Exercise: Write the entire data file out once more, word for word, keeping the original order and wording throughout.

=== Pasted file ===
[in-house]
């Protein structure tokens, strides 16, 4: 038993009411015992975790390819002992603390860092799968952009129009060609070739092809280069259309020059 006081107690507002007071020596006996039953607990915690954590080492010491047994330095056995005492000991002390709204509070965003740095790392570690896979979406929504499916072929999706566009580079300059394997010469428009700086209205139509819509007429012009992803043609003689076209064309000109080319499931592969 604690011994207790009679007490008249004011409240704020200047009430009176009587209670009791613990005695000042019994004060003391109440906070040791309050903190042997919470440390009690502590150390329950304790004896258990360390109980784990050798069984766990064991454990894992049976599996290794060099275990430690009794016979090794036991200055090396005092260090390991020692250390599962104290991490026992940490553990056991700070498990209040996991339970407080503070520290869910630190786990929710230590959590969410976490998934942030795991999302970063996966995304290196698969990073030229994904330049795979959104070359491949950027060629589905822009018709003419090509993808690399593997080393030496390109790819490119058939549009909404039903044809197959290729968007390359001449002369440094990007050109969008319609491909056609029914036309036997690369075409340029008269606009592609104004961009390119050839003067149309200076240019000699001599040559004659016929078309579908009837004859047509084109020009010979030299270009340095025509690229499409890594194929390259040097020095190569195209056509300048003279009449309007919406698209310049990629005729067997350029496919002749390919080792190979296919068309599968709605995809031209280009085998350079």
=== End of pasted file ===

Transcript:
[in-house]
């Protein structure tokens, strides 16, 4: 038993009411015992975790390819002992603390860092799968952009129009060609070739092809280069259309020059 006081107690507002007071020596006996039953607990915690954590080492010491047994330095056995005492000991002390709204509070965003740095790392570690896979979406929504499916072929999706566009580079300059394997010469428009700086209205139509819509007429012009992803043609003689076209064309000109080319499931592969 604690011994207790009679007490008249004011409240704020200047009430009176009587209670009791613990005695000042019994004060003391109440906070040791309050903190042997919470440390009690502590150390329950304790004896258990360390109980784990050798069984766990064991454990894992049976599996290794060099275990430690009794016979090794036991200055090396005092260090390991020692250390599962104290991490026992940490553990056991700070498990209040996991339970407080503070520290869910630190786990929710230590959590969410976490998934942030795991999302970063996966995304290196698969990073030229994904330049795979959104070359491949950027060629589905822009018709003419090509993808690399593997080393030496390109790819490119058939549009909404039903044809197959290729968007390359001449002369440094990007050109969008319609491909056609029914036309036997690369075409340029008269606009592609104004961009390119050839003067149309200076240019000699001599040559004659016929078309579908009837004859047509084109020009010979030299270009340095025509690229499409890594194929390259040097020095190569195209056509300048003279009449309007919406698209310049990629005729067997350029496919002749390919080792190979296919068309599968709605995809031209280009085998350079």